To be important is to be of consequence

I learned today about this German psychologist named Hermann Ebbinghaus who memorized lists of nonsense syllables in order to study memory. He spent a great deal of time doing this, studying to the beat of a metronome and coming up with a number of contributions to science as a result; perhaps the most significant one is the “forgetting curve,” which relates the amount of knowledge retained to the course of time. It struck me just how lonely of a pursuit memorizing nonsense syllables must have been, how alienating. And yet, how essential. This is something that makes him incredibly unique, and underpinned a lot of the research that he is now known for. Isn’t that how anything worth doing is, in some sense? The contributions that we can make, that set us apart, are necessarily things that separate us.

I’m still trying to figure out a purpose or mission in life to some degree; we all want meaning in our lives, and are at different stages of finding it (them). These different projects that I take on — baking quick breads, picking up Linux at work, reading books, writing for NaNoWriMo — are all different ways of trying to construct meaning in my life in some sense. Taking another step back, meaning can be found in everything of course. My walk between the train station and the office is an action that I take several times a day, many days of any given month, and every one of those trips is unique; over the course of a month, I build up a familiarity with the roads I walk along, with the cracks in the sidewalk, with the graffiti along the walls, with the different skylines. The intimacy I achieve with this space is unique to me and a few score other commuters.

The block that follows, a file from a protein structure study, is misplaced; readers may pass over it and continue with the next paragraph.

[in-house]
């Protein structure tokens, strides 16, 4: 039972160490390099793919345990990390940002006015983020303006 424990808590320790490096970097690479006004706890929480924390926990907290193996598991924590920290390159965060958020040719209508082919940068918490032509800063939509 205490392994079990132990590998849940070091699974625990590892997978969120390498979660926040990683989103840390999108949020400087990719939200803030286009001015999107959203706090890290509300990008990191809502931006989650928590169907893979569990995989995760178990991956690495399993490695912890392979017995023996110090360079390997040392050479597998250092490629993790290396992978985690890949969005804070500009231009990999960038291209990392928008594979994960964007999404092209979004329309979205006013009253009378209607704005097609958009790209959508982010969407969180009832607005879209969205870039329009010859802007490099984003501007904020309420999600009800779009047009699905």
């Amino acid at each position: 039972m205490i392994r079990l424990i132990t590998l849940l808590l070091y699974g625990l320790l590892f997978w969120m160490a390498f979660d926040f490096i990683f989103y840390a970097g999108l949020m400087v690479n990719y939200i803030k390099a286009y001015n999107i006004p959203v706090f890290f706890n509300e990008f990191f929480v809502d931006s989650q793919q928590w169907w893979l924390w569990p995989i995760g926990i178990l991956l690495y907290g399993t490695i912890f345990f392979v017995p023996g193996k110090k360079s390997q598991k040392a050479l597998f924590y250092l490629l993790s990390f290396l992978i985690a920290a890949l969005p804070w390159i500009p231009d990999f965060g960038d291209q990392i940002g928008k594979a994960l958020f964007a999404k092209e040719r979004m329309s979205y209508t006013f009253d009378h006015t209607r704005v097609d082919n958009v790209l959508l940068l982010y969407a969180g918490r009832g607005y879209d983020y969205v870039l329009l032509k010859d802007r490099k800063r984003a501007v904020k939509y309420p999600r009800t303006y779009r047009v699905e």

I mentioned a couple posts ago that I’m taking a continuing education course; it’s on writing for magazines, and we ended our first session having to write a sentence or two pitching a magazine article. I had a hard time coming up with what I wanted to write about! I could have come up with all kinds of baloney topics that I want the excuse to write about, sure, but what about topics that I have some sort of background in, some expertise such that a magazine would trust me to write the article for them? I ended coming up with two: an article about the breed of my dog, and an article about the neighborhood that my office is situated in. I need to research both a bit more before the next class, so I can write full-on query letters for them instead of just going by the seat of my pants.

It’s just that little nudge, that points us in the proper direction, sometimes.


Be sure to keep an eye on that view as you’re climbing that hill, Jungi!

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